April 28, 2004
Letís assume that interest rates are at or beyond
their low points for this cycle and will be rising measurably in the next
two years. What should you do
as an investor or borrower?
There is no one answer for every person.
A financial planner would look at what other investments you have,
how long you can hold your positions, whether you are reasonably diversified
in case your primary assumption is wrong, and what your life cycle needs
This is why I usually recommend that investors and
borrowers periodically get some financial advice.
However, there are some basic principles that could be
If you are borrowing for a mortgage or business
purposes, try to determine how long you will need to maintain the position
if no refinancing surfaces. Remember,
half of all homeowners probably will move in the next five years.
Those 15 year fixed mortgages or 7 year balloons at
fixed rates for business (some of the more typical contracts) reflect some
of the low short term rates. However,
they also reflect what I have called equilibrium rates for current
expectations for much of their history.
If interest rates rise, short term rates almost
certainly will rise faster than long term rates.
Thus, if you really are going to be in your house for 15 years, you
probably want to fix those mortgage payments.
On the other hand, if you really think you will move in less than 5
years, an interest only mortgage may be more appropriate at this time.
It certainly will help you to qualify for a bigger house.
Of course, rising interest rates will slow the
attractiveness of houses and possibly of some business assets.
Therefore, house and enterprise appreciation may not be as rapid in
the future as in the recent past. (That
is an issue as to whether you should do the action necessitating the
borrowing at all.)
Some financial institutions actually match the maturity
of assets with liabilities. Insurance
companies are notorious at doing this to minimize their enterprise risk.
Accountants actually allow those entities to declare whether they are
holding investments to maturity or will trade them.
If the former, the net worth of the company is not changed when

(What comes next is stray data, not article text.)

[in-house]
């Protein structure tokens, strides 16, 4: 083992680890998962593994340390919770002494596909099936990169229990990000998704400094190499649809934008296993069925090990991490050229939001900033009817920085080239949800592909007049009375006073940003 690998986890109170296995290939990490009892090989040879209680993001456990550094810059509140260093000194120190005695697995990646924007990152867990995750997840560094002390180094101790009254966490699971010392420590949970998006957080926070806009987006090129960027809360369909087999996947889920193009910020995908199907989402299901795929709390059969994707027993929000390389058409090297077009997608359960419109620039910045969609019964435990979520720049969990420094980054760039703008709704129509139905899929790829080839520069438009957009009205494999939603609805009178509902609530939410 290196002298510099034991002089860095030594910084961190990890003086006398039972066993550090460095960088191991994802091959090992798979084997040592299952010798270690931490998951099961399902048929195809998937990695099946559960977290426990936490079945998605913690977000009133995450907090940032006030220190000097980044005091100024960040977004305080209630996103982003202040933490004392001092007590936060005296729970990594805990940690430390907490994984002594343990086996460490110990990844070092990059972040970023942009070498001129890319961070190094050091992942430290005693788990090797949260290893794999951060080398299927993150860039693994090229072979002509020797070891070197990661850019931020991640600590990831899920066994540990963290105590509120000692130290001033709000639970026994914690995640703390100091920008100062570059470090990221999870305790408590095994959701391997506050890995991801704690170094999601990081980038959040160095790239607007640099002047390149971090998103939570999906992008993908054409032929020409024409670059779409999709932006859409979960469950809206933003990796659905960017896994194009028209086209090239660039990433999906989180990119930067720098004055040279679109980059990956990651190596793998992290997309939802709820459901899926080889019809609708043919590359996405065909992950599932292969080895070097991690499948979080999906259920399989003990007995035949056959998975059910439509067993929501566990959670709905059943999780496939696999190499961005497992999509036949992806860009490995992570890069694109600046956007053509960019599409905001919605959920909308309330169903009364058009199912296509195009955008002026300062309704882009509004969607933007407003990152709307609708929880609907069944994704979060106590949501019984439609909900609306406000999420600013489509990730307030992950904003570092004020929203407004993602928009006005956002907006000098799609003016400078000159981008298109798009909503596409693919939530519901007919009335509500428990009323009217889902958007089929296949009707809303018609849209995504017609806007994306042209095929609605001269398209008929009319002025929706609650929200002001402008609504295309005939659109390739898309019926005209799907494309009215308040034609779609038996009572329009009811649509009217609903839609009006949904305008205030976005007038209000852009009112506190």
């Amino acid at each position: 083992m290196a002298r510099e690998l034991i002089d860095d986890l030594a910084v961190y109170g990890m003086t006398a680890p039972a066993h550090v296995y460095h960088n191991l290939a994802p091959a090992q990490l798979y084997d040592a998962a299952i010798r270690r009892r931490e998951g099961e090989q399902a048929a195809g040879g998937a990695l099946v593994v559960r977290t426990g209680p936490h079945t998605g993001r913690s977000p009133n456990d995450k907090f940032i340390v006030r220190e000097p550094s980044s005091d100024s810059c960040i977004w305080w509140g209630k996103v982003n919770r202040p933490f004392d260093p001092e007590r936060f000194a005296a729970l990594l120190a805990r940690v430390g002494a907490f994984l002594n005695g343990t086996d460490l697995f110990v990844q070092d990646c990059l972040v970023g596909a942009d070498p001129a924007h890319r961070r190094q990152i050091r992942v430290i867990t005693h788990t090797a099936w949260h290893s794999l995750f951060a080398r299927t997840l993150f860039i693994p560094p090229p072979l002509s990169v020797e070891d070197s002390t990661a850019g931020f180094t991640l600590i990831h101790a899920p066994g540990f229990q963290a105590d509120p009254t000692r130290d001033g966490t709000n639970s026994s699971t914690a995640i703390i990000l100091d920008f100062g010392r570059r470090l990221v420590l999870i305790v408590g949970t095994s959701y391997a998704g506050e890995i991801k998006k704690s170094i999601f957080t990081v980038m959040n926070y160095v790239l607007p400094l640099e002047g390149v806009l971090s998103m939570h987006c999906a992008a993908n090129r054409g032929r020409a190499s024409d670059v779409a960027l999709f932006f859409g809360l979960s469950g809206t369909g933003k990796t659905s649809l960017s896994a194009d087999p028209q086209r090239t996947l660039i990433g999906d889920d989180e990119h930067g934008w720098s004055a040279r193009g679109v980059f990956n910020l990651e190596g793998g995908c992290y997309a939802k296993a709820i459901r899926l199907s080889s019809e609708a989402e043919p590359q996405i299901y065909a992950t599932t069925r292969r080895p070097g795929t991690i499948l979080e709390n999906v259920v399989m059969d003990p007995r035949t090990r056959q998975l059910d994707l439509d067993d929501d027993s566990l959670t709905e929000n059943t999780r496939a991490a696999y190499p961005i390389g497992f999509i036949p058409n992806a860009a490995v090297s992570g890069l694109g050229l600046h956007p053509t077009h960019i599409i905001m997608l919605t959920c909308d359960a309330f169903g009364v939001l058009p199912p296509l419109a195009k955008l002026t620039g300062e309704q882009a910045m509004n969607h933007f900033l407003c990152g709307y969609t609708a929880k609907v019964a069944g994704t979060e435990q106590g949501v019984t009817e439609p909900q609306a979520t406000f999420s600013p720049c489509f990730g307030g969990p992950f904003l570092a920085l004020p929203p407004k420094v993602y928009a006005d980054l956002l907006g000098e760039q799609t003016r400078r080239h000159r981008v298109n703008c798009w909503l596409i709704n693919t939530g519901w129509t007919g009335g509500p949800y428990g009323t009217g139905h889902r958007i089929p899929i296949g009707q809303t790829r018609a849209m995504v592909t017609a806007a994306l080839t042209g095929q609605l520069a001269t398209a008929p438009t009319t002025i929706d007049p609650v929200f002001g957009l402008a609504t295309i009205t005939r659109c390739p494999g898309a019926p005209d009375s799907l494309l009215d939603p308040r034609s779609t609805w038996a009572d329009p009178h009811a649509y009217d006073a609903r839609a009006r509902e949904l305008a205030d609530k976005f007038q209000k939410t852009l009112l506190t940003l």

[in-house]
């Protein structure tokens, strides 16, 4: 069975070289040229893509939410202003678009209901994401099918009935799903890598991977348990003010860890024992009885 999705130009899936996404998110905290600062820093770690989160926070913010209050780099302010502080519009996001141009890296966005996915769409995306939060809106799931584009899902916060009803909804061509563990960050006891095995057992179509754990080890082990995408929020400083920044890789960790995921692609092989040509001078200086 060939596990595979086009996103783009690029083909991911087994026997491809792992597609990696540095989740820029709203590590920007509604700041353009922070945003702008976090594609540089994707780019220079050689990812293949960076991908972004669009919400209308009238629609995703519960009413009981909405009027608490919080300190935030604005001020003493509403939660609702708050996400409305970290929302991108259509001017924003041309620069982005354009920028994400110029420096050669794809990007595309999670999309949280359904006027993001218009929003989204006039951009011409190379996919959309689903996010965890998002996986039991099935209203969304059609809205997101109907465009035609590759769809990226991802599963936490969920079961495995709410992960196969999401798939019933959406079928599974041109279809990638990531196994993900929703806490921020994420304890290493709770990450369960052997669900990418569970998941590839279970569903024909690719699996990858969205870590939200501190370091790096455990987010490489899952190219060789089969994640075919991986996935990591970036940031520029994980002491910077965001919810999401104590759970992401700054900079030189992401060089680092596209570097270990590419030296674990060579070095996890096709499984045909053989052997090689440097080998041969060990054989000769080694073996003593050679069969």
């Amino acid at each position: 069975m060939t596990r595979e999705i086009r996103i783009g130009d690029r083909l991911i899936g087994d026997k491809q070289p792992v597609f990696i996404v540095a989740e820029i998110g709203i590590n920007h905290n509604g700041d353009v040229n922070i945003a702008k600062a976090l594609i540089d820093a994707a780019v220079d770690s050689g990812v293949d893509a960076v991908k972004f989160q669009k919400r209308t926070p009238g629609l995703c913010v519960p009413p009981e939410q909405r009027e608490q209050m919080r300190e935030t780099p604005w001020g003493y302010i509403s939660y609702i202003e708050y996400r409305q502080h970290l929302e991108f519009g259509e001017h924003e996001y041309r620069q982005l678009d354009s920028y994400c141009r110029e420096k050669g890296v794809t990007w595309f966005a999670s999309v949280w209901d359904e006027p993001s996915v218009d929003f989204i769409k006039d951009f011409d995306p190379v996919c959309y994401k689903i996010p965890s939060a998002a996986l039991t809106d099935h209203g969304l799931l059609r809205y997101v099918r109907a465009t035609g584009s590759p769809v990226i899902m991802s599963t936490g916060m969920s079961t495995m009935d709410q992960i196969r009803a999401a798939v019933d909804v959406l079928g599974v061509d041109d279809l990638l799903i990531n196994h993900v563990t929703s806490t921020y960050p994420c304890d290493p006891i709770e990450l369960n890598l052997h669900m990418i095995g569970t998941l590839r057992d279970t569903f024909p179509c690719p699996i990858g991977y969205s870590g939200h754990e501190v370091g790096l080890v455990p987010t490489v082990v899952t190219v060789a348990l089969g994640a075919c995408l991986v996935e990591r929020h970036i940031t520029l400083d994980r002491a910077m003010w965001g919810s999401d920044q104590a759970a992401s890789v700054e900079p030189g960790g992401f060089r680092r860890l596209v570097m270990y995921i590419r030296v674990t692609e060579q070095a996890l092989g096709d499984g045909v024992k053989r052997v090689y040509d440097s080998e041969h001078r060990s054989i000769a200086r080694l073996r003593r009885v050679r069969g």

rising interest rates lower the market value of those matched assets.
Investors may think the same way. If they hold those bonds to maturity, the market fluctuations
because of interest rate changes do not impact the periodic interest
payments. You also will receive
the principle at maturity if the entity remains viable.
However, I am reluctant to consider my investments that
way because I do not have offsetting obligations.
As holders of certificates of deposit discovered to their regret,
even if your rates are fixed for the life of the CD, the reinvestment of
principle can lead to substantially lower interest payments.
Now we are in the reverse pattern. Shorten the life of those CDs.
To get yield, you might put some money in three or four year
certificates, but begin putting some in one and two year certificates.
When they mature, you might be able to reinvest at higher yields than
that four year certificate now promises.
This appears to be counter-intuitive, because the short
yielding certificates offer so much less.
However, you must think of reinvestment opportunities.
Banks and other bond holders already know that giving
up yield to shorten the maturity of an investment portfolio may actually
provide higher returns in the long run.
Indeed, one of the reasons that long term rates have increased even
before the Fed has done anything is because banks are unloading some of
their longer term maturities to reduce the risk of market loss if rates
Mortgage backed securities have special properties,
because they pay both because of interest payments and because some of the
pool is refinanced. In a
falling rate environment, a bundle of 15 year mortgages may have only a
three or four year half life because so many mortgages will be repaid by
When rates rise, the half life shifts to more than five
years for the same pool with the same interest rates because refinancing
falls. (Remember, many
mortgages are refinanced over time because people move so the half life is
unlikely to extend much beyond eight years except in the most extreme
interest rate conditions.)
Everything else being equal, the famous economic
assumption that almost never holds, I would be dumping mortgage backed
securities that I have not purchased recently.
The reason: investors
probably paid for an asset with a shorter expected investment life than now
will occur. But I want to
shorten the life of my investments to take advantage of reinvestment
opportunities when rates rise.
In my next column, I will address some of the concerns in a rising interest rate environment of stock purchasers.